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The Slow Food and Slow Wine movement

‘SLOW WINE IS MADE WITH TRADITIONAL METHODS AND LOTS OF GOOD SENSE’

By Brian elliott March 13, 2011 SCOTLANDonSUNDAY

It is 25 years since the opening of a McDonald’s in Rome prompted the start of the slow food movement. Championing ethics, ecology, gastronomy and regional products, its membership has grown to 100,000 spread across 150 countries. Although only 2,000 of those members are in the UK, there are a dozen “branches” in Scotland.

There have been links to wine from the outset but, to provide a fresh approach, a new style guide (in Italian) was launched last year. Although Slow Wine2011 currently involves only Italian producers, it does adopt a different approach. The focus is on the wineries rather than wines, and it eschews the “marks out of 100” format, utilising instead qualitative based symbols to identify something special (a bottle for quality, a coin for value and a snail for that special harmony). To prove that tradition and technology are compatible, Slow Wine 2011 came out last week as an iPhone application usable here.

Slow wine itself is hard to define but several underlying principles seem to unify producers. There is a determination to reflect faithfully the wine’s context and its local soil and microclimate. Although not all slow wines are fully organic, one detects a strong belief that chemical intervention breaches the bond between grape varieties and their territory. As one respected Tuscan producer says: “Slow wine is made with traditional and natural methods and lots of good sense.”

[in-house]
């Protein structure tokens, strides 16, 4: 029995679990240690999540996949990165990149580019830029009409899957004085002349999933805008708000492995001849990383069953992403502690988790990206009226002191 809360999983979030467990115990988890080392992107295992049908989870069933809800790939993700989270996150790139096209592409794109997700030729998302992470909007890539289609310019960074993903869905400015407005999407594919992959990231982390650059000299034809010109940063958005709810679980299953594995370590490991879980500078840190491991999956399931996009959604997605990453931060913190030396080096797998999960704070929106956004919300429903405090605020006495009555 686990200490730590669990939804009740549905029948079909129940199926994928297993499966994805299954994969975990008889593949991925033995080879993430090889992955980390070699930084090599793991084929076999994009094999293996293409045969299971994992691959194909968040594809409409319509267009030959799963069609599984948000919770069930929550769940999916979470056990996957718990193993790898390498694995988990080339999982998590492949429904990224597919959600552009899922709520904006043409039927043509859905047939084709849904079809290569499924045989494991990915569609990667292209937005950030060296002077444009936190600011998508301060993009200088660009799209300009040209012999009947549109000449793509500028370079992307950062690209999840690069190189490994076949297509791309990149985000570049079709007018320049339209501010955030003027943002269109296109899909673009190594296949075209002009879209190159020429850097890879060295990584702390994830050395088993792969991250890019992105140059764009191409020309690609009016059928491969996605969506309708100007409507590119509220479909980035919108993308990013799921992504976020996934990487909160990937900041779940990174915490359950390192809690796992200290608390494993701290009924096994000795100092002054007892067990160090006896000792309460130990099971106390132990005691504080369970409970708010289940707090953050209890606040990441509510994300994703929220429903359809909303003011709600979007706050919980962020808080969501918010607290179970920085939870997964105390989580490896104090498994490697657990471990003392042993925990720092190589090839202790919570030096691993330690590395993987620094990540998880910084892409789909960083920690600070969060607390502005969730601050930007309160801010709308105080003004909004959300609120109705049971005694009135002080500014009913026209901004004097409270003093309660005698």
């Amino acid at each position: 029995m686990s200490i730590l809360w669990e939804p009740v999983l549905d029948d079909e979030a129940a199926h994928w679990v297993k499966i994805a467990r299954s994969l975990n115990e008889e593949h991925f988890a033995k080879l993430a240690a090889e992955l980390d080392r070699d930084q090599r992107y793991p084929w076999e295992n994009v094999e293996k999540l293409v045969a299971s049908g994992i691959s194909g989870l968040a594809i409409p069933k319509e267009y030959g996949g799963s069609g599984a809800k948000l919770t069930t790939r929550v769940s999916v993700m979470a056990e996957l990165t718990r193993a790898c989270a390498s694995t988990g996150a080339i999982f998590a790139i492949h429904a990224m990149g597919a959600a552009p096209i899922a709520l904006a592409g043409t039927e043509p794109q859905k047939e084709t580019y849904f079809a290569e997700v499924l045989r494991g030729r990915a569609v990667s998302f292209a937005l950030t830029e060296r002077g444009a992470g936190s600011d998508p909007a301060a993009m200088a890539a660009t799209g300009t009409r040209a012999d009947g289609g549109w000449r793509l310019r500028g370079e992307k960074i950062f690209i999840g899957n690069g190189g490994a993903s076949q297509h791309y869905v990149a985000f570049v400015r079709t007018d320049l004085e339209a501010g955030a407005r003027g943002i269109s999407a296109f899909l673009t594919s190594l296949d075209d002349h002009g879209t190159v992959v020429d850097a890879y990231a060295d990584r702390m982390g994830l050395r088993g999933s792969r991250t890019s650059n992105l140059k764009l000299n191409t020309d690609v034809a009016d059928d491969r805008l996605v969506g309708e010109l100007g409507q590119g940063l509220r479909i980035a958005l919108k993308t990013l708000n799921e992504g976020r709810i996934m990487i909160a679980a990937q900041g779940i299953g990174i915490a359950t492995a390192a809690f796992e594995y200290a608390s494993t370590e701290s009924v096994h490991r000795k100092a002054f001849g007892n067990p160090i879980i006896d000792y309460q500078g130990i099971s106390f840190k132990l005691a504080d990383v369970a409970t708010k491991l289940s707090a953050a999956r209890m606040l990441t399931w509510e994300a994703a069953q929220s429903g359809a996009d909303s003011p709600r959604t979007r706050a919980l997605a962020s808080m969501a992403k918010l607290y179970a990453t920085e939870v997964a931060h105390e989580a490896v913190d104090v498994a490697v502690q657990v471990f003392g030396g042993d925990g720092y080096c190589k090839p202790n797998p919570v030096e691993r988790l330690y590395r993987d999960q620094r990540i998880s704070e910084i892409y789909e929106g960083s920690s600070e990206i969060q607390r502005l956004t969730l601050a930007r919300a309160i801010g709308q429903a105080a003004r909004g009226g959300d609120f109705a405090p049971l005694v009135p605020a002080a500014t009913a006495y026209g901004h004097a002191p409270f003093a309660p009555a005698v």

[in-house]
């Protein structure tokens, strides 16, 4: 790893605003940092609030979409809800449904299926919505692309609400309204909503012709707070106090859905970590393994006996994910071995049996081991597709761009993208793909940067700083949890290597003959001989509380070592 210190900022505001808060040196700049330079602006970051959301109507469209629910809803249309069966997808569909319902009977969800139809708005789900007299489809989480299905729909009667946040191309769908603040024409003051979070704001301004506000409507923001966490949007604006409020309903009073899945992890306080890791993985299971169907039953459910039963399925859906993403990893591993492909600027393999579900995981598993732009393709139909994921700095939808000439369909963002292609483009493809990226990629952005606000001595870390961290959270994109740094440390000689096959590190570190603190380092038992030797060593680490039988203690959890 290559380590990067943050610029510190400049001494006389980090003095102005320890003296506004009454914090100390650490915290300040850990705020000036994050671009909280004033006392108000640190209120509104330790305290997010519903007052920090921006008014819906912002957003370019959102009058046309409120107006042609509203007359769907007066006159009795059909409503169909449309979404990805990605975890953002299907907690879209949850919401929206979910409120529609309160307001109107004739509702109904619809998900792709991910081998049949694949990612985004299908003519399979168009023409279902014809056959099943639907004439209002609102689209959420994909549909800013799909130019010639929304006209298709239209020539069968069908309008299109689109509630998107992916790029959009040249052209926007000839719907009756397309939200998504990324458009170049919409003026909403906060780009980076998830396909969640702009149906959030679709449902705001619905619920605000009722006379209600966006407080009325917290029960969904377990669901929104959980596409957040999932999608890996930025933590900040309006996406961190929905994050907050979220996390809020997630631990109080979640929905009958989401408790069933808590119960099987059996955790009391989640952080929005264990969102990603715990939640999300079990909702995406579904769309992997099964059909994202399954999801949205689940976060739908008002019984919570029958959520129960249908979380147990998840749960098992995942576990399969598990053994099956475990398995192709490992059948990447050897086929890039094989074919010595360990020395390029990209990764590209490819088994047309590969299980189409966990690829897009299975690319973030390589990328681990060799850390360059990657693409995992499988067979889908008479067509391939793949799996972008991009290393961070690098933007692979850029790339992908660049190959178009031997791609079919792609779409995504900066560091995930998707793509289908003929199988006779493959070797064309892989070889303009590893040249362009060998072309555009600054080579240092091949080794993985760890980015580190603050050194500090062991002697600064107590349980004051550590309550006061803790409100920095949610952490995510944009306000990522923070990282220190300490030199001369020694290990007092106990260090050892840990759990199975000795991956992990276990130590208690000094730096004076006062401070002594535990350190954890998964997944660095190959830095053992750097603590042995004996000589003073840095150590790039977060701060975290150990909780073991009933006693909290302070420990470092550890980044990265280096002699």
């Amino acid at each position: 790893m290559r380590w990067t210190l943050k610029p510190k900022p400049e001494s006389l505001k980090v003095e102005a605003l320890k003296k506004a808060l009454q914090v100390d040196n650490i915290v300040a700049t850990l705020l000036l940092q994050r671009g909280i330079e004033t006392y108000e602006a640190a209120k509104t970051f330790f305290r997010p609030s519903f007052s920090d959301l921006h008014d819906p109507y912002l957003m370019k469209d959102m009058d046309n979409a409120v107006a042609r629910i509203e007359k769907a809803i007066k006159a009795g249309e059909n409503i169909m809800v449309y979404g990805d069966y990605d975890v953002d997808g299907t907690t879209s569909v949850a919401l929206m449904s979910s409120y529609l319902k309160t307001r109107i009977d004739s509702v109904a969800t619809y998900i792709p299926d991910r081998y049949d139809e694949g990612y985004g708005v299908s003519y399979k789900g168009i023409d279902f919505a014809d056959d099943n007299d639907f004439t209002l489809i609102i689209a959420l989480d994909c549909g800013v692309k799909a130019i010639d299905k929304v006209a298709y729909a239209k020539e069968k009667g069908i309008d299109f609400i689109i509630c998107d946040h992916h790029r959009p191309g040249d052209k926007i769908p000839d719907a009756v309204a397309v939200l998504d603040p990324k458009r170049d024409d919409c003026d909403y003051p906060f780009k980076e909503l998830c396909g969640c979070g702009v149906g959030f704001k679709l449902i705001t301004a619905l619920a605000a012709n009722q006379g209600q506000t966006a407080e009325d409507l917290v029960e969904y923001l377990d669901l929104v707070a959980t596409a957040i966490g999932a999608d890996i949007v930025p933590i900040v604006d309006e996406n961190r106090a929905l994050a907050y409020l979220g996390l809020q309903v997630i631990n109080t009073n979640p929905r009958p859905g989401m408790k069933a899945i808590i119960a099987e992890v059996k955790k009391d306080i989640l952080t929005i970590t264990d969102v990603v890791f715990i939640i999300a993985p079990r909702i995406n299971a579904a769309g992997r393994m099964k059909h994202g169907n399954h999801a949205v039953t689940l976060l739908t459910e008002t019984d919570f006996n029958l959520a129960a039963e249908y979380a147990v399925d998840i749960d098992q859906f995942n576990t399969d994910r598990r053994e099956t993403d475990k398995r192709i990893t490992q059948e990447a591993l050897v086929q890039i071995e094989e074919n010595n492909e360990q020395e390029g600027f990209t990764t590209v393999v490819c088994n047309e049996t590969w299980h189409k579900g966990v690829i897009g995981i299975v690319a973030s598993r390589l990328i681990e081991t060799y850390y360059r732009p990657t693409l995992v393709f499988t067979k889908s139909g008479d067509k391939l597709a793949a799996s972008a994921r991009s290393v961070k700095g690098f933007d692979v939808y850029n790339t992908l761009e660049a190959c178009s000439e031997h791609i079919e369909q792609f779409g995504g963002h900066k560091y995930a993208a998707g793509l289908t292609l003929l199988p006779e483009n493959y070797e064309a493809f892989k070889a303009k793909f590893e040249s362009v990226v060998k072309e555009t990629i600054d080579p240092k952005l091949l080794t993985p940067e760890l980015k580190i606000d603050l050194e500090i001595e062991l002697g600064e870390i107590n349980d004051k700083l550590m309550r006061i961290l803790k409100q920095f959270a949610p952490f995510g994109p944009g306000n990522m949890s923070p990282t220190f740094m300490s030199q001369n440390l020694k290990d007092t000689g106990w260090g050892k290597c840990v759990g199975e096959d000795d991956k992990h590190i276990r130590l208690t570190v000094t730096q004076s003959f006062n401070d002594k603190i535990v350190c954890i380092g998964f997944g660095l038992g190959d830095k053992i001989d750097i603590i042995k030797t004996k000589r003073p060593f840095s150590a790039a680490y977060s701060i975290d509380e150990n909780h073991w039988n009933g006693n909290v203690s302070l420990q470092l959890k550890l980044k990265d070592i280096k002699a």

Among the 1,800 wineries represented in the guide, few growers epitomise the slow wine concept better than Trentino’s Elisabetta Foradori. Taking over the family business at 19 after her father’s premature death, she quickly focused on local grape varieties. Having gone fully biodynamic in 2000, she poetically told me her job is “steering, but not pushing, the wine to express its personality”.

Her white grapes are manzoni bianco – a cross between riesling and pinot blanc – and, recently, another rare local variety, the complex and aromatic nosiola. Although the red grape she uses – teroldego (a brother- in-law of shiraz) – was already grown on the estate, Foradori was unhappy with its quality. There followed a lengthy and painstaking propagation process which now delivers her flagship version, granato, that can fetch £50 a bottle. For a less expensive example try Teroldego Rotiliano DOC 2007.

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